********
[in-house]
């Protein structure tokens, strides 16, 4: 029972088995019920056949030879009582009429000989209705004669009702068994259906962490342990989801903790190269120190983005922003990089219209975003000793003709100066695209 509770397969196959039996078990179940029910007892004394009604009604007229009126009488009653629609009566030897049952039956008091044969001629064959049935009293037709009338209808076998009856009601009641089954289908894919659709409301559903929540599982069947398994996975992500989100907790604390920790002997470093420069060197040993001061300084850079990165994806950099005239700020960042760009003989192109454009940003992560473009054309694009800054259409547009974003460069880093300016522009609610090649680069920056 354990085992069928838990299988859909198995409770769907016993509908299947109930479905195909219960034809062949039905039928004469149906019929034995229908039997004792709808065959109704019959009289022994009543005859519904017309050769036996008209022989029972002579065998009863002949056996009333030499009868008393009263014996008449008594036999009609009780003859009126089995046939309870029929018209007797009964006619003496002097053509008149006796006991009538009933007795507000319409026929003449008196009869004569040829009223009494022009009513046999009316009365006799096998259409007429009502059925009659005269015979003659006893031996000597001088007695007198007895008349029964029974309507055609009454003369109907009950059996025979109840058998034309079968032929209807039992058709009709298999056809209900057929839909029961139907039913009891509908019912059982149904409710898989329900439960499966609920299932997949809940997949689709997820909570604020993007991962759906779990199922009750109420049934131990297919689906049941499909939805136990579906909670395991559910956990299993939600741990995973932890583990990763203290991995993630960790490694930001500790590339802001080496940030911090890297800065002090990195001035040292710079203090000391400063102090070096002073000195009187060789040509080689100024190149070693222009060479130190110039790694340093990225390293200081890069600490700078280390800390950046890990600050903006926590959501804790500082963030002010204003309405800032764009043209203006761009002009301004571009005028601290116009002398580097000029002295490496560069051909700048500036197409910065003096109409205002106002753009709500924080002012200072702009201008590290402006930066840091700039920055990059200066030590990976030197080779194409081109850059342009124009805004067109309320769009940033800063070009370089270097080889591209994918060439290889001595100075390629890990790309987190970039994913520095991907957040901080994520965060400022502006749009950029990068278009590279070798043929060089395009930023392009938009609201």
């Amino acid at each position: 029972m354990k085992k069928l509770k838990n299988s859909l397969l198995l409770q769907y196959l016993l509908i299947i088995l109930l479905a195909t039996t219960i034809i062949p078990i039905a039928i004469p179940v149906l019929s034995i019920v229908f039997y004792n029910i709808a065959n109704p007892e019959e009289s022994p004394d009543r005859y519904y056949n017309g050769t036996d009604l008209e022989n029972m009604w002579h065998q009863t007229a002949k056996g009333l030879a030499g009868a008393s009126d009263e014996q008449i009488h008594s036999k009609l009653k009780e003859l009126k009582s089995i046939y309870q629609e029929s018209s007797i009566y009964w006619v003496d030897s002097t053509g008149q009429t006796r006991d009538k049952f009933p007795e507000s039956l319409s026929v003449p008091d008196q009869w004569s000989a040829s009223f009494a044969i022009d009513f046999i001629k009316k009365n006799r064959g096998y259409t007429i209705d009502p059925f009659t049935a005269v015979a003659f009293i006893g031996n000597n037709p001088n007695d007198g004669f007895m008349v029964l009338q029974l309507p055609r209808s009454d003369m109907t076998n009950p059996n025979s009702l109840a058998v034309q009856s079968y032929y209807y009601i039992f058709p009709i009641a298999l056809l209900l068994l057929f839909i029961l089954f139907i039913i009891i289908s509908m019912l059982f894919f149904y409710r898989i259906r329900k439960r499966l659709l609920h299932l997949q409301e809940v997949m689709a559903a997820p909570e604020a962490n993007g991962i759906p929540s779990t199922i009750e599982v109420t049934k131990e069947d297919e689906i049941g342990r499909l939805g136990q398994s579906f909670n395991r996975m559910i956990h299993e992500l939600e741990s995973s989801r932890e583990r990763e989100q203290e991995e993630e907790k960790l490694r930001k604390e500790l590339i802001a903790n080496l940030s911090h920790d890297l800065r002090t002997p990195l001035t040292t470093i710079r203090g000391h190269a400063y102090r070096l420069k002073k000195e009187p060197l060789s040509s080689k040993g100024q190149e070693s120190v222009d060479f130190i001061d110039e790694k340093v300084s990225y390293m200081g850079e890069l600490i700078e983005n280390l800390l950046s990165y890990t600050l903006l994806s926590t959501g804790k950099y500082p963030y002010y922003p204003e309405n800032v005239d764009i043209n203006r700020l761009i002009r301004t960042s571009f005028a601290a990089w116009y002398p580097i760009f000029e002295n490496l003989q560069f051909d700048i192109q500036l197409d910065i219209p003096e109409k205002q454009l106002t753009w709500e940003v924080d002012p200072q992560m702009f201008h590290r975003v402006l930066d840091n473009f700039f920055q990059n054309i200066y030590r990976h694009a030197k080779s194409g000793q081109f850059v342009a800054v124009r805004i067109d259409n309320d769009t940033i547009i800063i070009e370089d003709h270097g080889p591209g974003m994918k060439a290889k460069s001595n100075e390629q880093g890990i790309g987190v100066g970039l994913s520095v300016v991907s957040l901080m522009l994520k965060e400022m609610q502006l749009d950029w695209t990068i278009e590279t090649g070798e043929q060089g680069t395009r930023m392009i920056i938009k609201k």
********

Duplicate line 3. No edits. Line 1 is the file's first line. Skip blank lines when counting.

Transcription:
């Amino acid at each position: 029972m354990k085992k069928l509770k838990n299988s859909l397969l198995l409770q769907y196959l016993l509908i299947i088995l109930l479905a195909t039996t219960i034809i062949p078990i039905a039928i004469p179940v149906l019929s034995i019920v229908f039997y004792n029910i709808a065959n109704p007892e019959e009289s022994p004394d009543r005859y519904y056949n017309g050769t036996d009604l008209e022989n029972m009604w002579h065998q009863t007229a002949k056996g009333l030879a030499g009868a008393s009126d009263e014996q008449i009488h008594s036999k009609l009653k009780e003859l009126k009582s089995i046939y309870q629609e029929s018209s007797i009566y009964w006619v003496d030897s002097t053509g008149q009429t006796r006991d009538k049952f009933p007795e507000s039956l319409s026929v003449p008091d008196q009869w004569s000989a040829s009223f009494a044969i022009d009513f046999i001629k009316k009365n006799r064959g096998y259409t007429i209705d009502p059925f009659t049935a005269v015979a003659f009293i006893g031996n000597n037709p001088n007695d007198g004669f007895m008349v029964l009338q029974l309507p055609r209808s009454d003369m109907t076998n009950p059996n025979s009702l109840a058998v034309q009856s079968y032929y209807y009601i039992f058709p009709i009641a298999l056809l209900l068994l057929f839909i029961l089954f139907i039913i009891i289908s509908m019912l059982f894919f149904y409710r898989i259906r329900k439960r499966l659709l609920h299932l997949q409301e809940v997949m689709a559903a997820p909570e604020a962490n993007g991962i759906p929540s779990t199922i009750e599982v109420t049934k131990e069947d297919e689906i049941g342990r499909l939805g136990q398994s579906f909670n395991r996975m559910i956990h299993e992500l939600e741990s995973s989801r932890e583990r990763e989100q203290e991995e993630e907790k960790l490694r930001k604390e500790l590339i802001a903790n080496l940030s911090h920790d890297l800065r002090t002997p990195l001035t040292t470093i710079r203090g000391h190269a400063y102090r070096l420069k002073k000195e009187p060197l060789s040509s080689k040993g100024q190149e070693s120190v222009d060479f130190i001061d110039e790694k340093v300084s990225y390293m200081g850079e890069l600490i700078e983005n280390l800390l950046s990165y890990t600050l903006l994806s926590t959501g804790k950099y500082p963030y002010y922003p204003e309405n800032v005239d764009i043209n203006r700020l761009i002009r301004t960042s571009f005028a601290a990089w116009y002398p580097i760009f000029e002295n490496l003989q560069f051909d700048i192109q500036l197409d910065i219209p003096e109409k205002q454009l106002t753009w709500e940003v924080d002012p200072q992560m702009f201008h590290r975003v402006l930066d840091n473009f700039f920055q990059n054309i200066y030590r990976h694009a030197k080779s194409g000793q081109f850059v342009a800054v124009r805004i067109d259409n309320d769009t940033i547009i800063i070009e370089d003709h270097g080889p591209g974003m994918k060439a290889k460069s001595n100075e390629q880093g890990i790309g987190v100066g970039l994913s520095v300016v991907s957040l901080m522009l994520k965060e400022m609610q502006l749009d950029w695209t990068i278009e590279t090649g070798e043929q060089g680069t395009r930023m392009i920056i938009k609201k």